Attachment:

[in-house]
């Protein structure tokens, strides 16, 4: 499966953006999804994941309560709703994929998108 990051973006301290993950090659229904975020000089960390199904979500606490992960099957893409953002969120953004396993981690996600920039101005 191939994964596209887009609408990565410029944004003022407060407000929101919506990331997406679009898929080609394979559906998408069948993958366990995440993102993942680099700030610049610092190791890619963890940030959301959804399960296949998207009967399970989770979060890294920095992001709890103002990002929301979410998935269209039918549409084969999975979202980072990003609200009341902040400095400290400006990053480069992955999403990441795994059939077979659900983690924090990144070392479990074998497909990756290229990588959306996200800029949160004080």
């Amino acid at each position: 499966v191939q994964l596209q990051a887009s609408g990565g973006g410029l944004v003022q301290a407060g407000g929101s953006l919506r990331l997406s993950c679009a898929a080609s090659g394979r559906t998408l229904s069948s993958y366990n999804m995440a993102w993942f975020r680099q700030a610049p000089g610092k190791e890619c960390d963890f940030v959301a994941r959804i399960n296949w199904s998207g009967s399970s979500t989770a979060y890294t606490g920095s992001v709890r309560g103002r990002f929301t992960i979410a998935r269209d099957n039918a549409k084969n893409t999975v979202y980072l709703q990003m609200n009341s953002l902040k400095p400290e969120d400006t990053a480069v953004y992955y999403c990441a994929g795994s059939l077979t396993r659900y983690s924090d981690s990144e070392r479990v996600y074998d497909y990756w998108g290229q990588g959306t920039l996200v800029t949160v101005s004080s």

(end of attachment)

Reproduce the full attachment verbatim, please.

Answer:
[in-house]
């Protein structure tokens, strides 16, 4: 499966953006999804994941309560709703994929998108 990051973006301290993950090659229904975020000089960390199904979500606490992960099957893409953002969120953004396993981690996600920039101005 191939994964596209887009609408990565410029944004003022407060407000929101919506990331997406679009898929080609394979559906998408069948993958366990995440993102993942680099700030610049610092190791890619963890940030959301959804399960296949998207009967399970989770979060890294920095992001709890103002990002929301979410998935269209039918549409084969999975979202980072990003609200009341902040400095400290400006990053480069992955999403990441795994059939077979659900983690924090990144070392479990074998497909990756290229990588959306996200800029949160004080």
């Amino acid at each position: 499966v191939q994964l596209q990051a887009s609408g990565g973006g410029l944004v003022q301290a407060g407000g929101s953006l919506r990331l997406s993950c679009a898929a080609s090659g394979r559906t998408l229904s069948s993958y366990n999804m995440a993102w993942f975020r680099q700030a610049p000089g610092k190791e890619c960390d963890f940030v959301a994941r959804i399960n296949w199904s998207g009967s399970s979500t989770a979060y890294t606490g920095s992001v709890r309560g103002r990002f929301t992960i979410a998935r269209d099957n039918a549409k084969n893409t999975v979202y980072l709703q990003m609200n009341s953002l902040k400095p400290e969120d400006t990053a480069v953004y992955y999403c990441a994929g795994s059939l077979t396993r659900y983690s924090d981690s990144e070392r479990v996600y074998d497909y990756w998108g290229q990588g959306t920039l996200v800029t949160v101005s004080s």